BERLIN (Reuters) - BMW has sold its one millionth electric vehicle (EV) - including purely electric and hybrid vehicles - and plans to reach two million sales of purely electric vehicles by 2025, the German carmaker said on Tuesday.
Around 70% of EVs sold so far were hybrids, board member Pieter Nota said in a roundtable with journalists, adding that the company believed hybrid models would continue to play an important role in particular for customers without easy access to chargers.
Continuing to modernise fossil fuel-burning cars was another important step towards making the industry more sustainable, he said: "Only then can we make a difference across the customer base."
BMW has long stood for investing in a range of technologies rather than focusing purely on battery-electric cars to reduce emissions, and opposes flat-out bans on purchasing combustion engine cars.
The carmaker aims for at least 50% of global sales to be fully electric by 2030, but has repeated on numerous occasions that lacking charging infrastructure was a major barrier to quicker consumer uptake of electric vehicles.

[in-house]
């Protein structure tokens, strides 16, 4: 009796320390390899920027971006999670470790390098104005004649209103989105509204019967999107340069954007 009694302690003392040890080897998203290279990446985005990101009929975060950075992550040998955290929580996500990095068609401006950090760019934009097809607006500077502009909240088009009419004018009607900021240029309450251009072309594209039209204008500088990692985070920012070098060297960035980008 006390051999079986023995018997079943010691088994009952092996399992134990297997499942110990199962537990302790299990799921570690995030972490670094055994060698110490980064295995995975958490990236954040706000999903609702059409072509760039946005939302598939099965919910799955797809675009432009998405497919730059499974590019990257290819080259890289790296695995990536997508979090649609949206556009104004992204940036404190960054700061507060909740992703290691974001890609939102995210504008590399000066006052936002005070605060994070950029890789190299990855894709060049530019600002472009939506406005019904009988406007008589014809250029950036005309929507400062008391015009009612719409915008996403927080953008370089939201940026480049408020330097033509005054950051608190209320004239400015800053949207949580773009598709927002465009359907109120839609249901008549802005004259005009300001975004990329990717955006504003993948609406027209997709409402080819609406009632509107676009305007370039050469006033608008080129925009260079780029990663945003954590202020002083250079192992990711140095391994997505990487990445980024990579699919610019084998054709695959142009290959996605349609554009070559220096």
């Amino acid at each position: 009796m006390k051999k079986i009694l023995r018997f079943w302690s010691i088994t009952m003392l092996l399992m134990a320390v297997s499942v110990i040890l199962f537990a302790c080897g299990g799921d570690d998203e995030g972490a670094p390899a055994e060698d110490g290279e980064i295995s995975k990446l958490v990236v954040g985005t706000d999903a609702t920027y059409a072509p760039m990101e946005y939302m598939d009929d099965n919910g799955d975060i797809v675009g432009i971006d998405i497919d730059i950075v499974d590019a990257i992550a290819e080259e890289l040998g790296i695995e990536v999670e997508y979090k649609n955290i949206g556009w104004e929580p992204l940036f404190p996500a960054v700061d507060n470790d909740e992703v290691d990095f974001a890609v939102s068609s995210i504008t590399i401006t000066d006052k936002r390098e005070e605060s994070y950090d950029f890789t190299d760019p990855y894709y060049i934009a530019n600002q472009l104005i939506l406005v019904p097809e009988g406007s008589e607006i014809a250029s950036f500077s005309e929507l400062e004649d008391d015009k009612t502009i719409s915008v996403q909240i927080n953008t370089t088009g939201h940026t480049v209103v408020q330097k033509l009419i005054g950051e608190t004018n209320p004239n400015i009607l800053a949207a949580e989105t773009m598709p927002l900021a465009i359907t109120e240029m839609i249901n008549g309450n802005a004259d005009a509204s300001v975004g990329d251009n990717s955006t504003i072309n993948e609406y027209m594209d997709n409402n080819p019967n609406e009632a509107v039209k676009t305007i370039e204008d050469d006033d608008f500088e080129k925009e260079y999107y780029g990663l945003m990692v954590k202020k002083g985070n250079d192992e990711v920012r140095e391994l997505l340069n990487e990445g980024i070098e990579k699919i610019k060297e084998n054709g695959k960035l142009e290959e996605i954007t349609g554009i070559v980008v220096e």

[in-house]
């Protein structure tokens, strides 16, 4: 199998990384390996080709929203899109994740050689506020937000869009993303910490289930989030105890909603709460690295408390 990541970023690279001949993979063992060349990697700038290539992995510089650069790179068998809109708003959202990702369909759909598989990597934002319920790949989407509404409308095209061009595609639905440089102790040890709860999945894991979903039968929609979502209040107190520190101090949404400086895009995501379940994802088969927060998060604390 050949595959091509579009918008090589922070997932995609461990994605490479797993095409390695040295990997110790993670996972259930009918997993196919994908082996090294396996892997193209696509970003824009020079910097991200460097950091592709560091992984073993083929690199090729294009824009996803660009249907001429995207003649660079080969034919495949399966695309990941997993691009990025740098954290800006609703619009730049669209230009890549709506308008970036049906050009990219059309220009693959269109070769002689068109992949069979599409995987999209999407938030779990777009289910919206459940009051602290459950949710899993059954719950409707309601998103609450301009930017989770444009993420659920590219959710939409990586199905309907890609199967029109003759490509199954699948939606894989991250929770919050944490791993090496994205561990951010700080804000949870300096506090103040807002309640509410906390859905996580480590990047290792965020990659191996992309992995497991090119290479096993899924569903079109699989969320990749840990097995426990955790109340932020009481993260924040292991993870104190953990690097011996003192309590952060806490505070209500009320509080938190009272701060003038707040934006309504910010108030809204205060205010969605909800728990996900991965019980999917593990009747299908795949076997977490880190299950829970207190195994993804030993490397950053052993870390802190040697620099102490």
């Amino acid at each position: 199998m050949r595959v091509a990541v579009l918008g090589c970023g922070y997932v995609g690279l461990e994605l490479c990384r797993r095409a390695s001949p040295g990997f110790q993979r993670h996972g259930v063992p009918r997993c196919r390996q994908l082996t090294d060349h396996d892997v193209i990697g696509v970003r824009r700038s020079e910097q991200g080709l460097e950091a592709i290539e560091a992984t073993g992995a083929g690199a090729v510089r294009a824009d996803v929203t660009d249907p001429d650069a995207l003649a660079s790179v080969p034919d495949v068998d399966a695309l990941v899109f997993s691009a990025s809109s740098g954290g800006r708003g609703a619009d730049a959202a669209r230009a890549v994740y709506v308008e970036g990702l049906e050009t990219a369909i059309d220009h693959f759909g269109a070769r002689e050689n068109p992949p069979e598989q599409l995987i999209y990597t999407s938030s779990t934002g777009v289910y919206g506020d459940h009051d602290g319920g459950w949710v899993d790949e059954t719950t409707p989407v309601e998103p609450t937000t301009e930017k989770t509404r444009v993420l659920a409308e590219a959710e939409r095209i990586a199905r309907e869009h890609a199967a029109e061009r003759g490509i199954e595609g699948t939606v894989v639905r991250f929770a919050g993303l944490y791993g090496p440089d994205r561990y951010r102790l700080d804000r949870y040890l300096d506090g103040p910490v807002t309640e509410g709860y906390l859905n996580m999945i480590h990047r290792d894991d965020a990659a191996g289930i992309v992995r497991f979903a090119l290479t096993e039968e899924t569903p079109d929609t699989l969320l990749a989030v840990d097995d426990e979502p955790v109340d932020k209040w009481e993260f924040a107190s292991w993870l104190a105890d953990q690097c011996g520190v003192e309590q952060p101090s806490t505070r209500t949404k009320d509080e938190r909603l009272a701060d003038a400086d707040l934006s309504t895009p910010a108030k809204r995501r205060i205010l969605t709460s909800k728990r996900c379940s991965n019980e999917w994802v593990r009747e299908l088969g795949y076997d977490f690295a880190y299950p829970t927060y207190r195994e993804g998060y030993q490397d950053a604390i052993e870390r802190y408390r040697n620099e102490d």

Sales in November were slightly below last year's levels, Nota said, as a lack of chips continued to restrict supply. However, the company remained confident that it would see absolute revenue growth compared to last year, he said.
(This story corrects lead and headline from 2 million electric vehicle sales to 2 million fully-electric sales)
(Reporting by Christina Amann and Victoria Waldersee; Editing by Miranda Murray)